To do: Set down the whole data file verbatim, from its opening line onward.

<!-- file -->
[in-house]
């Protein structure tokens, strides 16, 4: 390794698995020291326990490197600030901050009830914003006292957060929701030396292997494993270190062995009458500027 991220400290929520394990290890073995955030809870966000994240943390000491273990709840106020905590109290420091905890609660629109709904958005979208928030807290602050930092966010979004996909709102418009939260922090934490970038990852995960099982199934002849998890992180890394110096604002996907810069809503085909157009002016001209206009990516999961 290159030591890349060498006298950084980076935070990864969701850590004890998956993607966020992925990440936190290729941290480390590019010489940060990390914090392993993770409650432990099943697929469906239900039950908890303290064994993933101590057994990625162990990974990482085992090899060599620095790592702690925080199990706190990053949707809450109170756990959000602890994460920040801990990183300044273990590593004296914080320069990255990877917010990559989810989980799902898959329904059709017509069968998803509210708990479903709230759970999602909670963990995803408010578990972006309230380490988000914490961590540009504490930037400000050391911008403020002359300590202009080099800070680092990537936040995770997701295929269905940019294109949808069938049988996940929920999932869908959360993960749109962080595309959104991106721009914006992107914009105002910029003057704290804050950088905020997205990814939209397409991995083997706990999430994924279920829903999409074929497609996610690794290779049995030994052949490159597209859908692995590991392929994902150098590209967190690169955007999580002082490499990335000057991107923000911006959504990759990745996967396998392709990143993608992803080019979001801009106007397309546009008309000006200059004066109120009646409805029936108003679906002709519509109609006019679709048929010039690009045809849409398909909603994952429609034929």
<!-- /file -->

[in-house]
């Protein structure tokens, strides 16, 4: 390794698995020291326990490197600030901050009830914003006292957060929701030396292997494993270190062995009458500027 991220400290929520394990290890073995955030809870966000994240943390000491273990709840106020905590109290420091905890609660629109709904958005979208928030807290602050930092966010979004996909709102418009939260922090934490970038990852995960099982199934002849998890992180890394110096604002996907810069809503085909157009002016001209206009990516999961 290159030591890349060498006298950084980076935070990864969701850590004890998956993607966020992925990440936190290729941290480390590019010489940060990390914090392993993770409650432990099943697929469906239900039950908890303290064994993933101590057994990625162990990974990482085992090899060599620095790592702690925080199990706190990053949707809450109170756990959000602890994460920040801990990183300044273990590593004296914080320069990255990877917010990559989810989980799902898959329904059709017509069968998803509210708990479903709230759970999602909670963990995803408010578990972006309230380490988000914490961590540009504490930037400000050391911008403020002359300590202009080099800070680092990537936040995770997701295929269905940019294109949808069938049988996940929920999932869908959360993960749109962080595309959104991106721009914006992107914009105002910029003057704290804050950088905020997205990814939209397409991995083997706990999430994924279920829903999409074929497609996610690794290779049995030994052949490159597209859908692995590991392929994902150098590209967190690169955007999580002082490499990335000057991107923000911006959504990759990745996967396998392709990143993608992803080019979001801009106007397309546009008309000006200059004066109120009646409805029936108003679906002709519509109609006019679709048929010039690009045809849409398909909603994952429609034929």